__________________________________________________________________________________________________

OAV 20 hr data

 

__________________________________________________________________________________________________

Given that there are probably a minimum of 15-20,000 bees in each of the Carniolan hives, I believe they all had a low mite load prior to treatment. The Russians have 12-15,000 bees so their pretreatment load appears considerably higher. Naturally, the counts will increase over the next few days and I hope to report what the counts are after 3-7 days, as well. What I found surprising is the apparent significantly higher mite count seen in the Russian hive (≥ 4%) – especially when compared to Hive 1 (≥0.4%) which has not had any kind of chemical treatment since the final OAV dose Nov, 2016. Did the Russians have a higher mite load prior to treatment, are they simply more hygienic or is there a different reason?

Please note: Each of the hives experienced a brood break sometime during the 2017 season to raise a new queen.

Granted, this is a VERY small number of hives but, to me,  the take away is it makes great sense to monitor and treat EVERY hive, regardless of the race of bees, to keep them as healthy as possible during the cold months coming. Just because it’s a Russian hive does not mean you do not have to treat it. Further, the tolerance of my Russian bees has been diluted after 2 generations of daughters. Should this queen survive winter, I will place her in a nuc next year and replace her with a Certified Russian Queen.

Other Winter Preparations

Last weekend, in preparation for yesterday’s OAV treatments, I inspected each of the colonies in our home apiary (4 hives, 4 nucs) and equalized the amount of honey stores throughout the apiary. Pretty easy to do as it really meant pulling frames from most of the hives so that every colony goes into winter as the equivalent of 2 deeps and a medium. All except the Russians, who are very frugal with their stores and are now configured as a deep with 2 mediums. I do need to still pull 2, now empty, mediums off of one of the nucs and replace it with 2 mediums of honey from my stash of 30 honey frames. All of the colonies now have quilt boxes on them for moisture and ventilation and are ready to be wrapped with roofing (tar) paper.

This week, if weather permits, I’ll visit the 2 hives and 2 nucs at our out yard at Hillside Springs Farm (Cheshire County’s “Farm of the Year”) and put them to bed. Then it’s clean the smokers and hive tools, repair some hive bodies and head to the wood shop to make Christmas presents. It’s been a great season – actually our best ever. The bees produced over 200 lbs of honey, we were honored to make 96 wedding favors for Chris’ and Heather’s wedding, we gave away and sold some nucs and hives while still increasing our apiary by 2 hives and 3 more nucs, raised new queens in all of the hives and harvested our first ever peaches and apples. A nice year indeed for our little Honey Meadow Farm!

I hope you had a great season, that you listened to and learned from your bees, that they are contentedly buzzin’ and now ready to be tucked in for winter. I still want to post about my experience with Broodminder and how the data it provides helps me with apiary management. Between Broodminder and Hive Tracks, I now have all the info I need for my bees at my fingertips. More soon…

72 Hour Update

Here are the mote drop counts after 72 hours…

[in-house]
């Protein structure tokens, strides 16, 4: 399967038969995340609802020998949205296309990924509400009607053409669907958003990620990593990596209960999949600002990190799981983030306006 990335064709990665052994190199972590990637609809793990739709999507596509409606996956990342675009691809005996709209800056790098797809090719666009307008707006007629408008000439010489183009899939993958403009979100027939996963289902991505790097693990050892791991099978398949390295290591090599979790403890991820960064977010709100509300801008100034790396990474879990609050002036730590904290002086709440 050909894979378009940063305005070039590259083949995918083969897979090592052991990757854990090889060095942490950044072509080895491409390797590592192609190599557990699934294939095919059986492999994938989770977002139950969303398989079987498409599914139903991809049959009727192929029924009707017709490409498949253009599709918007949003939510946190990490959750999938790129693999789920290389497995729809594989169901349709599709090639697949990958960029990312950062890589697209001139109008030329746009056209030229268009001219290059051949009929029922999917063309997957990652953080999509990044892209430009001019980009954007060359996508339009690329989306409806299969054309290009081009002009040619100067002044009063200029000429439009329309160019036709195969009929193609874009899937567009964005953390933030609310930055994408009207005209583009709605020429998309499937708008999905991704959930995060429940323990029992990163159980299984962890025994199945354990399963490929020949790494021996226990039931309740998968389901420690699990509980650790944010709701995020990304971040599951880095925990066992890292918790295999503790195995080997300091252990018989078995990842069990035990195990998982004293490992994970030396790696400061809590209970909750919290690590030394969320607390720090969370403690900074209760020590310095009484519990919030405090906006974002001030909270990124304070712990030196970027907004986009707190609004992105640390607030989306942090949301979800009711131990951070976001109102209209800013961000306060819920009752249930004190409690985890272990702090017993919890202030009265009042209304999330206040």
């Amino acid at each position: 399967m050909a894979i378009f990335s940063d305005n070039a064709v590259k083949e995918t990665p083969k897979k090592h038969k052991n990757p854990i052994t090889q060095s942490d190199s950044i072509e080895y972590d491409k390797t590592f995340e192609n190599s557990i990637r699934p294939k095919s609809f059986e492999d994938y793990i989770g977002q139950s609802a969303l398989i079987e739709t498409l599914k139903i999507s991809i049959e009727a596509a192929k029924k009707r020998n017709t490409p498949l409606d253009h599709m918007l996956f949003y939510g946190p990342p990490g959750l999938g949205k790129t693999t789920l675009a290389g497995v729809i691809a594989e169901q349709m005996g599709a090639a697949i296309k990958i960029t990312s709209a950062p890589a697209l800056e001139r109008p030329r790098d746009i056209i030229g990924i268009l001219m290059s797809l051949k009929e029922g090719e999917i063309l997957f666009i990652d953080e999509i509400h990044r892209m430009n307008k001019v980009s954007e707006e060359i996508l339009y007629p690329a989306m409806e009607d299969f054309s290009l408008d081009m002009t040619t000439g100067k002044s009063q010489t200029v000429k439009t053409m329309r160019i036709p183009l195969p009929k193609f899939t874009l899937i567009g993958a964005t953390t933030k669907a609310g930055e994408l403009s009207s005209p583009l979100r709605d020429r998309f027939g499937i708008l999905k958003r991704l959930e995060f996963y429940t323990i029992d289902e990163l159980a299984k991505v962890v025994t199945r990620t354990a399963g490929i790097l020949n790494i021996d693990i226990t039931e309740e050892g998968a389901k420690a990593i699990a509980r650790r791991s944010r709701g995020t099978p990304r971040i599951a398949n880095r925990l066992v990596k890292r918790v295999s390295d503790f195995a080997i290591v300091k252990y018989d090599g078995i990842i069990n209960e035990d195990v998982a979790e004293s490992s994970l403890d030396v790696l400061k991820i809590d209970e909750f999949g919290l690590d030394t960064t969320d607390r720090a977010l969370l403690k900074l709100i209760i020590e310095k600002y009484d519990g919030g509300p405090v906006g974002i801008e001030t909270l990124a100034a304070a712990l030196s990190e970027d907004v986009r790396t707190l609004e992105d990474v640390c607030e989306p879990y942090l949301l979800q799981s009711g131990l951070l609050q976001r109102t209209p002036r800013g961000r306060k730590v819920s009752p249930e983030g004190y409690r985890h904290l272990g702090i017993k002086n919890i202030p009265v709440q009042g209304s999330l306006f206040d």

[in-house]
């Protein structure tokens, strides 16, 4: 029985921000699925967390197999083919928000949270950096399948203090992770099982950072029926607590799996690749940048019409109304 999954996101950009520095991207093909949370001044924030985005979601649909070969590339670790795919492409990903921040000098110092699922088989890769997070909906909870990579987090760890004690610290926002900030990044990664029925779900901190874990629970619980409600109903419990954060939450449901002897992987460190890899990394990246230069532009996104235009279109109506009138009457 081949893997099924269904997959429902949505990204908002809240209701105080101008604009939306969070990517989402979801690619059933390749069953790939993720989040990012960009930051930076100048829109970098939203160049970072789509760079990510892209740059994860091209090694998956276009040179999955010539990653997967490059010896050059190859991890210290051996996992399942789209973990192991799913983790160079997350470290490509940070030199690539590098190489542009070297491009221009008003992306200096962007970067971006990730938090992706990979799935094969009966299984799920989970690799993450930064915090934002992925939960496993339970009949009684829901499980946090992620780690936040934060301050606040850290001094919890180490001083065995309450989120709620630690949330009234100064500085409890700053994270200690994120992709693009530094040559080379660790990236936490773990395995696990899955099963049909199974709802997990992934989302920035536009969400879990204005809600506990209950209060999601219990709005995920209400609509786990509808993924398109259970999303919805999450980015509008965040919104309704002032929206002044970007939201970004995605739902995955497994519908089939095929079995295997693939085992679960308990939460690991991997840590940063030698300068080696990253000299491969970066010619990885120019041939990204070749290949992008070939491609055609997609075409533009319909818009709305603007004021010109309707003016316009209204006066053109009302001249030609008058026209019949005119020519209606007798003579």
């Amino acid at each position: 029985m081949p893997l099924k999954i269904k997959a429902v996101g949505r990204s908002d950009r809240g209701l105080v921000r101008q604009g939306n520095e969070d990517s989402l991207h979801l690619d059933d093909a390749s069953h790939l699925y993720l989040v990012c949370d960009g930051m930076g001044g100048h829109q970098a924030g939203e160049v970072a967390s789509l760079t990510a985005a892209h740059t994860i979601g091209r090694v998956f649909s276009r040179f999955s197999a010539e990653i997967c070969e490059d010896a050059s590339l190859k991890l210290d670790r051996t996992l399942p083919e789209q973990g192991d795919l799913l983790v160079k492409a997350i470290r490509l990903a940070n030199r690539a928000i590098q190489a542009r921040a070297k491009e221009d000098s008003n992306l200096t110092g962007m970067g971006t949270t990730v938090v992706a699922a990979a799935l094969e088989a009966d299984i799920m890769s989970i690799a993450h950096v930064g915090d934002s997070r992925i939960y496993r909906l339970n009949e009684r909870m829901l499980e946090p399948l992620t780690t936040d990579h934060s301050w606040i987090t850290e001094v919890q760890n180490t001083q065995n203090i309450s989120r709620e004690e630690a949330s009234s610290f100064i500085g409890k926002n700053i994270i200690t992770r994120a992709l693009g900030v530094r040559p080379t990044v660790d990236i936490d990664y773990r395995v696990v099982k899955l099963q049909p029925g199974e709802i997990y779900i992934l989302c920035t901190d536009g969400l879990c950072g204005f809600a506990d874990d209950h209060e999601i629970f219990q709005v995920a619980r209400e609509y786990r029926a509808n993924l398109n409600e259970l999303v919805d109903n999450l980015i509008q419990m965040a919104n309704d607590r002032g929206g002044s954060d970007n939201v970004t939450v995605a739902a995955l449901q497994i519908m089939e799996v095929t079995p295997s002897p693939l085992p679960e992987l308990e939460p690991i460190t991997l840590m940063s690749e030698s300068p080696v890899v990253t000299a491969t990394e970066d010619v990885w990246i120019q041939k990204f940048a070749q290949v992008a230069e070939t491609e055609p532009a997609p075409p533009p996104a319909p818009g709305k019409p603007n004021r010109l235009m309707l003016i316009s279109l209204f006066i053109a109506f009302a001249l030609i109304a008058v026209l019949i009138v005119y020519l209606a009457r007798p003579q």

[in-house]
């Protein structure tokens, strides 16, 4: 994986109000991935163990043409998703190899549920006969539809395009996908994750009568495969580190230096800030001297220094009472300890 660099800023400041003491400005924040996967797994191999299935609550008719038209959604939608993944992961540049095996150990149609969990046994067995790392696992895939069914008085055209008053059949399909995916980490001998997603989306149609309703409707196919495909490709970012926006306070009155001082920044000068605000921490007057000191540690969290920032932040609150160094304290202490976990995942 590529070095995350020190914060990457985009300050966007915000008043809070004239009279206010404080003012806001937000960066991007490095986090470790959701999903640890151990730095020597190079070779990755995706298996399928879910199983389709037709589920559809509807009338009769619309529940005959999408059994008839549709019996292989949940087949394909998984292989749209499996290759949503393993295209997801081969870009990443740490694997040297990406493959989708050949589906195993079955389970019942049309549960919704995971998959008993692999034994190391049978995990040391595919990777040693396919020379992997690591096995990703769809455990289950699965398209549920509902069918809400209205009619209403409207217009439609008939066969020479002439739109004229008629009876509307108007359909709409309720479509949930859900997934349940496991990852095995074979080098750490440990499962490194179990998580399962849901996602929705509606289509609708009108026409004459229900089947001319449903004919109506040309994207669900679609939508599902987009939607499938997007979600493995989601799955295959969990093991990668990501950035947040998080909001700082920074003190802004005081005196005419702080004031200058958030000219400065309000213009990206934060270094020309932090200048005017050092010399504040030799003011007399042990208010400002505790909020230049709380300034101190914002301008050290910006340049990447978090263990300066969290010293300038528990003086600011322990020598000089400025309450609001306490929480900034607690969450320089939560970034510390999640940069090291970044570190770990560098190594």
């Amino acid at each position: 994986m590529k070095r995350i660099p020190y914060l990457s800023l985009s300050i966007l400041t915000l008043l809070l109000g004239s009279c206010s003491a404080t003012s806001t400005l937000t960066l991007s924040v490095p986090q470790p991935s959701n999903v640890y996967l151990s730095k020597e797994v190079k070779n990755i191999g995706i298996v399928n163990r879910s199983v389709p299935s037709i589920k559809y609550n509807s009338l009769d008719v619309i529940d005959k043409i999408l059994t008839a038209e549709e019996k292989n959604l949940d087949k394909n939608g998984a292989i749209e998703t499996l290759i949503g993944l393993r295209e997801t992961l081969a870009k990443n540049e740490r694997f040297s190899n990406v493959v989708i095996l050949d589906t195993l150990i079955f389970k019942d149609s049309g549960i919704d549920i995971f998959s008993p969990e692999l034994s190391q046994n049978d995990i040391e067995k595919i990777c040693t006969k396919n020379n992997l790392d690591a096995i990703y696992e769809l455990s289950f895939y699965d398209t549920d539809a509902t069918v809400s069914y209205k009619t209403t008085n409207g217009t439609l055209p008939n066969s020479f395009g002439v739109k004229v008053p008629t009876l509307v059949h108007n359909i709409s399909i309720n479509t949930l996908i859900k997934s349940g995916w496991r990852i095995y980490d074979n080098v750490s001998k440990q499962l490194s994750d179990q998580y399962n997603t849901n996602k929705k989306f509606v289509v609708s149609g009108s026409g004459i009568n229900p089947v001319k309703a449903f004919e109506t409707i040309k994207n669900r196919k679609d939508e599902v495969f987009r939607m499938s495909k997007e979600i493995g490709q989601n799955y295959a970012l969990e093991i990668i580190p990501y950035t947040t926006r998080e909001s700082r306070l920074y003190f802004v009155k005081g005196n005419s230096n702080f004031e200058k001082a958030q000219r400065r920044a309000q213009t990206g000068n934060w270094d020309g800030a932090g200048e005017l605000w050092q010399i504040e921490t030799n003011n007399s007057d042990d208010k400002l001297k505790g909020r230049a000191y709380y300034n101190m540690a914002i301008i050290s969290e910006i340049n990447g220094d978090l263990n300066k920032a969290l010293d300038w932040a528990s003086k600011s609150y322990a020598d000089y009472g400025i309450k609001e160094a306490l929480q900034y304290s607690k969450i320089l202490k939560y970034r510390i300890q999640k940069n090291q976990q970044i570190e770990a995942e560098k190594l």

OAV 72 hr data

 

Not much of a blog if the guy only writes once a season, eh? Sorry, busy summer with our family, the orchard and the apiary. All good so I guess this better be a good post!

Overwintering Success

IMG_0844

One hive and 3 nucs  all with quilt boxes and wrapped in foam board

Last year I went into winter with 4 hives and 3 nucs. I wrapped 2 of the hives with tar paper and put 2″ thick foam board around each of the rest to see if there was a difference. There wasn’t except the foam board was more expensive, plus a huge pain in the backside to size and strap into place.

IMG_1696

Frame of quilt box

More importantly, I placed quilt boxes on every colony. The boxes allowed a 1″ space for sugar blocks and/or patties, then a piece of screen to support a layer of burlap and 3″ of pine shavings. I drilled several 1″ ventilation holes to allow moisture to escape from the shavings and then placed 2″ of foam board to insulate the very top. The quilt boxes went directly on top of the supers without using an inner cover and were topped with the outer cover.  These worked great and the colonies had no moisture issues all winter. I also treated every colony with OAV in late November after they were broodless.

Results: I lost 1 nuc that was actually a late combination of 2 weak nucs just before winter.  Once again, take your losses in the fall…I could have used those bees to boost other colonies and trashed the weak queen rather than done all of the work to get them through, only to loose them late winter.

The 2017Season

-Breaking the Brood Cycle, Raising Queens, Making Nucs and Harvesting Honey

So this does not become a 50 page post, I’m going to only hit the management highlights that have brought me now to prepping for winter.

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Emergency and swarm cells go straight to the queen castle.

My main concern this spring was that my queens in the 4 full overwintered hives were now 2 years old and I did not want them going through a 3rd winter. I also wanted to go into the 2017 winter with 6 full hives and 6 nucs, so I was going to need queens. I also was not very happy using MAQS last year so I decided late May /early June would be a great time to pull queens, break the brood cycle, let the bees raise fresh queens and take some of the extra cells and raise queens for nucs. Without gong into great detail, it all worked. By pulling queens out of the hive and stopping brood production, a number of useful things happen.